The specialists speculated many of the area's rats were driven inland by storm swells and flooding along coastal areas during the storm, The New York Times reported Wednesday.
The problem was compounded by homes left vacant, piles of garbage from cleaning up storm damage, even more garbage from the winter holidays and the frigid weather driving rats indoors.
"They became so bad I couldn't even take all the jobs," said Jonathan Vargas, a partner with All Day Exterminating.
Vargas said his rat complaint calls have doubled since Hurricane Sandy.
Timothy Wong, a managing partner with M&M Environmental pest control company said the disruption of the subway and sewer didn't help. He said the current rat problem is the worst he's seen in 10 years.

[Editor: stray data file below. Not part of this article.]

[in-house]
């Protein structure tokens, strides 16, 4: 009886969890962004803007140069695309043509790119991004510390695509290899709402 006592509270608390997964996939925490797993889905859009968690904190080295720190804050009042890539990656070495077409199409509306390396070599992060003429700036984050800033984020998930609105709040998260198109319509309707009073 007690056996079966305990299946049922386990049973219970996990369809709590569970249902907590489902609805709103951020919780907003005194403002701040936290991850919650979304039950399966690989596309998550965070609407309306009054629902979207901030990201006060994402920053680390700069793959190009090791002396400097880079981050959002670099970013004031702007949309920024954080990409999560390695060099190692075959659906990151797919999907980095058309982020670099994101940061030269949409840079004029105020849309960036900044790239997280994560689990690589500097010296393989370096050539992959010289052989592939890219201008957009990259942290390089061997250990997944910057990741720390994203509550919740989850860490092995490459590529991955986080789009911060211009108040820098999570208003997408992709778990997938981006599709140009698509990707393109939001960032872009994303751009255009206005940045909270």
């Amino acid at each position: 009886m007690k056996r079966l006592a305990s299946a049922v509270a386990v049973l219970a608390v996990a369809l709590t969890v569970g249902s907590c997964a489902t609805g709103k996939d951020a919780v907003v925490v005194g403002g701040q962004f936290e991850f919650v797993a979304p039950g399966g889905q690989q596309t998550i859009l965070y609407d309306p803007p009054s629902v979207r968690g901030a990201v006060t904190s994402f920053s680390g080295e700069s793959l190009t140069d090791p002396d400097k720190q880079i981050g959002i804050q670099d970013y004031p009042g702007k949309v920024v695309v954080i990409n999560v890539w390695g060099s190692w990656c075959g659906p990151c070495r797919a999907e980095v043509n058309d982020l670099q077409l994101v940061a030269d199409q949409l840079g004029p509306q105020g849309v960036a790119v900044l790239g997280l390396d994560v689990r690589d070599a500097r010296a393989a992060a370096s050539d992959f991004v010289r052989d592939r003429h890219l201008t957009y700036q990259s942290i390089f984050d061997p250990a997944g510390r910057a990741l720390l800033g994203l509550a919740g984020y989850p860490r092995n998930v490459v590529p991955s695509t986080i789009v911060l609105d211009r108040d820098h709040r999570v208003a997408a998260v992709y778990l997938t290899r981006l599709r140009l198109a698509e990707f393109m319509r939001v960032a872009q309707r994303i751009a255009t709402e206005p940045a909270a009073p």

"There's so much garbage out in the streets these days. Renovations because of the flood. Christmas trees. These things make it worse. For them, it's restaurant week," Wong said.
Meanwhile, citations for rat infestations are down with only 1,996 issued since the story, compared to 2,750 issued during the same period last year, the Times reported.
Since Hurricane Sandy, the Health Department said it has stopped issuing violations for Zone A, which includes parts of all five boroughs.
Kate Moss Playboy shoot is classic Playboy, classic Kate
Caroline Berg Eriksen: Soccer player's wife triggers debate with post-birth selfie